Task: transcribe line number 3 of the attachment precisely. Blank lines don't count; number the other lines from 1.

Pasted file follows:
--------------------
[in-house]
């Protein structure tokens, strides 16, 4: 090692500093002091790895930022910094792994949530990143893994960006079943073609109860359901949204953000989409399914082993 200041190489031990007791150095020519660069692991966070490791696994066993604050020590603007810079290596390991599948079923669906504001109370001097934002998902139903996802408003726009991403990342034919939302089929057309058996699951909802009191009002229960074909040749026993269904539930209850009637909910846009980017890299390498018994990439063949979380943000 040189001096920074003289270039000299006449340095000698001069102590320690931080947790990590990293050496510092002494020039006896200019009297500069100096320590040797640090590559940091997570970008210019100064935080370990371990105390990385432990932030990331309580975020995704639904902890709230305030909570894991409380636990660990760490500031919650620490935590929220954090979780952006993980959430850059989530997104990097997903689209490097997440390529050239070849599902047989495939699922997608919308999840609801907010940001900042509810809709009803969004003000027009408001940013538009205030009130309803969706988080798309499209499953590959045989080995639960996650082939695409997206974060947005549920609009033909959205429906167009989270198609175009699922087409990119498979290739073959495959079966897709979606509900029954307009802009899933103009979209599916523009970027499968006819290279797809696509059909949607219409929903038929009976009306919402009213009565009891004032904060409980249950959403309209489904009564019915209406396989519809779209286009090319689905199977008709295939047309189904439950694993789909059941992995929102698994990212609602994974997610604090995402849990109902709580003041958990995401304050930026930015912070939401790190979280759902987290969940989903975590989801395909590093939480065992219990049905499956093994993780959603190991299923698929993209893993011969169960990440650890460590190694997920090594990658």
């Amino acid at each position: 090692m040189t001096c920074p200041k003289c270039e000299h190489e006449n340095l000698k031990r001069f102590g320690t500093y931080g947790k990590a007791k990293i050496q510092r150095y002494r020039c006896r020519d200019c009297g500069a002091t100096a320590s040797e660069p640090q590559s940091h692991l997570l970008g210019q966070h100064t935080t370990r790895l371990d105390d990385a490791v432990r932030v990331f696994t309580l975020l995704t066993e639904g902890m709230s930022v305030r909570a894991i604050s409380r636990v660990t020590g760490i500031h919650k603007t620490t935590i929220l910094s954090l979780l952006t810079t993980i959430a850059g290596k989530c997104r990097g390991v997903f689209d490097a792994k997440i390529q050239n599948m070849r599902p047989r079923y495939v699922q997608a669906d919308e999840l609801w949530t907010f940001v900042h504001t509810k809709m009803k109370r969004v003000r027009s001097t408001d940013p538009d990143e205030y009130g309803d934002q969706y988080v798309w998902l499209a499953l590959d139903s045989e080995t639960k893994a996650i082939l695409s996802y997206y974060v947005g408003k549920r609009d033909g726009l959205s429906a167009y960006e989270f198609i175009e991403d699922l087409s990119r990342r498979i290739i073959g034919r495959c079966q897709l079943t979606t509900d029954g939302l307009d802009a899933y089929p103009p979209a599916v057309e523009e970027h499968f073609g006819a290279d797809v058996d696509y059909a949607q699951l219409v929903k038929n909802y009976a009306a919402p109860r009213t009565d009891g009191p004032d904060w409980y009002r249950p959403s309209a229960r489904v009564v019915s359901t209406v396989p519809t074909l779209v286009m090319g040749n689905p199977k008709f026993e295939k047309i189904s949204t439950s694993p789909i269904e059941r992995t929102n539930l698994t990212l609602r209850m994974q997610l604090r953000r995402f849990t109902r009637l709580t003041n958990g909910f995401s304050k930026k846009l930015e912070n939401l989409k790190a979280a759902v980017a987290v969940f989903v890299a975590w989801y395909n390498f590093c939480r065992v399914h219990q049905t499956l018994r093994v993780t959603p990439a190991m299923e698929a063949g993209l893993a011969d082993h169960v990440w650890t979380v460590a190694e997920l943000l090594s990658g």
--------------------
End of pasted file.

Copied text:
């Amino acid at each position: 090692m040189t001096c920074p200041k003289c270039e000299h190489e006449n340095l000698k031990r001069f102590g320690t500093y931080g947790k990590a007791k990293i050496q510092r150095y002494r020039c006896r020519d200019c009297g500069a002091t100096a320590s040797e660069p640090q590559s940091h692991l997570l970008g210019q966070h100064t935080t370990r790895l371990d105390d990385a490791v432990r932030v990331f696994t309580l975020l995704t066993e639904g902890m709230s930022v305030r909570a894991i604050s409380r636990v660990t020590g760490i500031h919650k603007t620490t935590i929220l910094s954090l979780l952006t810079t993980i959430a850059g290596k989530c997104r990097g390991v997903f689209d490097a792994k997440i390529q050239n599948m070849r599902p047989r079923y495939v699922q997608a669906d919308e999840l609801w949530t907010f940001v900042h504001t509810k809709m009803k109370r969004v003000r027009s001097t408001d940013p538009d990143e205030y009130g309803d934002q969706y988080v798309w998902l499209a499953l590959d139903s045989e080995t639960k893994a996650i082939l695409s996802y997206y974060v947005g408003k549920r609009d033909g726009l959205s429906a167009y960006e989270f198609i175009e991403d699922l087409s990119r990342r498979i290739i073959g034919r495959c079966q897709l079943t979606t509900d029954g939302l307009d802009a899933y089929p103009p979209a599916v057309e523009e970027h499968f073609g006819a290279d797809v058996d696509y059909a949607q699951l219409v929903k038929n909802y009976a009306a919402p109860r009213t009565d009891g009191p004032d904060w409980y009002r249950p959403s309209a229960r489904v009564v019915s359901t209406v396989p519809t074909l779209v286009m090319g040749n689905p199977k008709f026993e295939k047309i189904s949204t439950s694993p789909i269904e059941r992995t929102n539930l698994t990212l609602r209850m994974q997610l604090r953000r995402f849990t109902r009637l709580t003041n958990g909910f995401s304050k930026k846009l930015e912070n939401l989409k790190a979280a759902v980017a987290v969940f989903v890299a975590w989801y395909n390498f590093c939480r065992v399914h219990q049905t499956l018994r093994v993780t959603p990439a190991m299923e698929a063949g993209l893993a011969d082993h169960v990440w650890t979380v460590a190694e997920l943000l090594s990658g």